Orientation

AUSTRALIA & NEW ZEALAND

Intern Down Under celebrates the best of Auckland and Sydney with a five day orientation in both locations. We take students to the wild corners: from remote beaches to mountain trails. Learn about the Aboriginals and the Maori people who first roamed these lands. Discover wildlife unique to the Pacific. Hear from locals on what makes their homes so unique.

AUSTRALIA

Blue Mountains

The Blue Mountains caught my imagination some fifteen years ago when I first traveled the country. The chance to share the eucalyptus-covered canyons with Intern Down Under participants was surely the highlight of my trip. The Park is home to waterfalls, steep cliffs, and both dry and wetland forests. Our crew emerged from the trails a tad redder, but all the better, for the experience.

My Impressions of the Blue Mountains

By Alana Elliott

We started our Blue Mountain adventure at the Culture Center in the town of Katoomba. Here we learned a little about the mountains and the animals that call the place home. We found ourselves in a beautiful exhibit that had projections of local plants and trees up on the wall and sounds of the animals completed the ambiance. After taking in some facts, I headed to the trails with a new perspective and excited to witness one of the most fascinating areas I have been lucky enough to visit."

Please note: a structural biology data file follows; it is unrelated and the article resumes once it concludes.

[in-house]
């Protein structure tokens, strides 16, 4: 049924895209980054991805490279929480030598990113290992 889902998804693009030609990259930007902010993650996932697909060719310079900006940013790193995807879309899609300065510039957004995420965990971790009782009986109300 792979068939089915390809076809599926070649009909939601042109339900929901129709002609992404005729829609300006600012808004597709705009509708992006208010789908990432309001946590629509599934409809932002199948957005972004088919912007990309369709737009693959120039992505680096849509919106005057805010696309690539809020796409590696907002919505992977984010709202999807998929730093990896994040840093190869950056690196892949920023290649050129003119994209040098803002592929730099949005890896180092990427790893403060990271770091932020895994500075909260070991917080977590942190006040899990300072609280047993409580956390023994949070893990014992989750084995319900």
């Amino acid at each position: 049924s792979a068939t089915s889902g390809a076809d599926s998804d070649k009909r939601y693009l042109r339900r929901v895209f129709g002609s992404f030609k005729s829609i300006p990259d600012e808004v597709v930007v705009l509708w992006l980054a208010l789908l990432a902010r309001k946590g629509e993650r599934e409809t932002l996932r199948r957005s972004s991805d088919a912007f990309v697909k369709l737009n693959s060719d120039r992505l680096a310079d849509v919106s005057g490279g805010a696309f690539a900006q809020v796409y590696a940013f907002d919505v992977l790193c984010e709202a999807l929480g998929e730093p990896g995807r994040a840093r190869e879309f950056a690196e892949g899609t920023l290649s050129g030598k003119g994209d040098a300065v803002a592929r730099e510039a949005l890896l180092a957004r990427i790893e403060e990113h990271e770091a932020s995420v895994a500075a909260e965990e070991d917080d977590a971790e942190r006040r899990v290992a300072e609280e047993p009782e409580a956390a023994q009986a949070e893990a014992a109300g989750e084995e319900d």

Since I'm not the biggest hiker, I decided on a short 30-minute trail called Three Sisters Walk. Hannah and I were delighted by the trail we chose. The mountain views were stunning. There were plenty of lookouts to take photos. They showed the natural beauty of Australia and let us brag a little to our friends and family back home. The trail was very easy which allowed us to joke around and dance as we meandered, as opposed to the guys and their five-mile intense mountain climbing. Thirty minutes later we finished our loop.